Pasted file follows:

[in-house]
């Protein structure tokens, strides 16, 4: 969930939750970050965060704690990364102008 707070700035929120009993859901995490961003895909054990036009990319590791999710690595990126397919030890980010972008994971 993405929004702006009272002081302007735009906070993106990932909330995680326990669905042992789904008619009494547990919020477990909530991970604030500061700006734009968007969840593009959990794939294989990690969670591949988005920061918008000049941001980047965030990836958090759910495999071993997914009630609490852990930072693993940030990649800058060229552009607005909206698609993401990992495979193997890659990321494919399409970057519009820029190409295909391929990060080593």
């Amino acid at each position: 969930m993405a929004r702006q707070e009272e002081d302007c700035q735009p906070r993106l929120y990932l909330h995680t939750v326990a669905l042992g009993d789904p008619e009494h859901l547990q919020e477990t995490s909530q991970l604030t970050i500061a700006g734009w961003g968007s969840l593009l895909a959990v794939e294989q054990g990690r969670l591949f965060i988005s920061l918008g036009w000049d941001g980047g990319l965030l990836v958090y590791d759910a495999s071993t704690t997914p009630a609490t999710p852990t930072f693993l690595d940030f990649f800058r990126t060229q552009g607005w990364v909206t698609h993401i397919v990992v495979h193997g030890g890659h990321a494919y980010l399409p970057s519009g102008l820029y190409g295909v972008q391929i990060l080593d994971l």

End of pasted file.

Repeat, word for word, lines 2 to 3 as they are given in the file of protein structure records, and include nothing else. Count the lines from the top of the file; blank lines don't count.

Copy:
């Protein structure tokens, strides 16, 4: 969930939750970050965060704690990364102008 707070700035929120009993859901995490961003895909054990036009990319590791999710690595990126397919030890980010972008994971 993405929004702006009272002081302007735009906070993106990932909330995680326990669905042992789904008619009494547990919020477990909530991970604030500061700006734009968007969840593009959990794939294989990690969670591949988005920061918008000049941001980047965030990836958090759910495999071993997914009630609490852990930072693993940030990649800058060229552009607005909206698609993401990992495979193997890659990321494919399409970057519009820029190409295909391929990060080593």
């Amino acid at each position: 969930m993405a929004r702006q707070e009272e002081d302007c700035q735009p906070r993106l929120y990932l909330h995680t939750v326990a669905l042992g009993d789904p008619e009494h859901l547990q919020e477990t995490s909530q991970l604030t970050i500061a700006g734009w961003g968007s969840l593009l895909a959990v794939e294989q054990g990690r969670l591949f965060i988005s920061l918008g036009w000049d941001g980047g990319l965030l990836v958090y590791d759910a495999s071993t704690t997914p009630a609490t999710p852990t930072f693993l690595d940030f990649f800058r990126t060229q552009g607005w990364v909206t698609h993401i397919v990992v495979h193997g030890g890659h990321a494919y980010l399409p970057s519009g102008l820029y190409g295909v972008q391929i990060l080593d994971l």